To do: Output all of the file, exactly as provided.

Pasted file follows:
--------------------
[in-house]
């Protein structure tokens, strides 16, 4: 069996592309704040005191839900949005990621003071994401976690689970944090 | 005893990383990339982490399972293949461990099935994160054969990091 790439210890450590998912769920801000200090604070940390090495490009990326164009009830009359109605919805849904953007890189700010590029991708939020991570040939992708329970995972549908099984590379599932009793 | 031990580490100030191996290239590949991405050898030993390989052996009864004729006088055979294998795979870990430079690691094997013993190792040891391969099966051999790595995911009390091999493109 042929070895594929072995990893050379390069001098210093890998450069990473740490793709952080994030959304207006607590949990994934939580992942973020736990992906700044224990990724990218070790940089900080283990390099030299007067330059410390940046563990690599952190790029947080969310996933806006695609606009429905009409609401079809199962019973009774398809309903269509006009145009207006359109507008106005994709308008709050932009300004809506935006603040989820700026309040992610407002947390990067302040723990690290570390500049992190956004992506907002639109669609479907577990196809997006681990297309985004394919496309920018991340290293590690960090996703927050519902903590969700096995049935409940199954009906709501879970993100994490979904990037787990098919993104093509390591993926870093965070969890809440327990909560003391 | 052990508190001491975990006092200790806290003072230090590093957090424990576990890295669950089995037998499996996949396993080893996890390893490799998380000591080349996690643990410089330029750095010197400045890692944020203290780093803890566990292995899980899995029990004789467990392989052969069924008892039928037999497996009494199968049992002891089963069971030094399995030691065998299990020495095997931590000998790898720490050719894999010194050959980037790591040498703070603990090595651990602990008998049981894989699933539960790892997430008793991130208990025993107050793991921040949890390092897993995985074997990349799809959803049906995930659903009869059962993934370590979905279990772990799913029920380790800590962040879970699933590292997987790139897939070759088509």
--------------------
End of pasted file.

[in-house]
């Protein structure tokens, strides 16, 4: 069996592309704040005191839900949005990621003071994401976690689970944090 | 005893990383990339982490399972293949461990099935994160054969990091 790439210890450590998912769920801000200090604070940390090495490009990326164009009830009359109605919805849904953007890189700010590029991708939020991570040939992708329970995972549908099984590379599932009793 | 031990580490100030191996290239590949991405050898030993390989052996009864004729006088055979294998795979870990430079690691094997013993190792040891391969099966051999790595995911009390091999493109 042929070895594929072995990893050379390069001098210093890998450069990473740490793709952080994030959304207006607590949990994934939580992942973020736990992906700044224990990724990218070790940089900080283990390099030299007067330059410390940046563990690599952190790029947080969310996933806006695609606009429905009409609401079809199962019973009774398809309903269509006009145009207006359109507008106005994709308008709050932009300004809506935006603040989820700026309040992610407002947390990067302040723990690290570390500049992190956004992506907002639109669609479907577990196809997006681990297309985004394919496309920018991340290293590690960090996703927050519902903590969700096995049935409940199954009906709501879970993100994490979904990037787990098919993104093509390591993926870093965070969890809440327990909560003391 | 052990508190001491975990006092200790806290003072230090590093957090424990576990890295669950089995037998499996996949396993080893996890390893490799998380000591080349996690643990410089330029750095010197400045890692944020203290780093803890566990292995899980899995029990004789467990392989052969069924008892039928037999497996009494199968049992002891089963069971030094399995030691065998299990020495095997931590000998790898720490050719894999010194050959980037790591040498703070603990090595651990602990008998049981894989699933539960790892997430008793991130208990025993107050793991921040949890390092897993995985074997990349799809959803049906995930659903009869059962993934370590979905279990772990799913029920380790800590962040879970699933590292997987790139897939070759088509």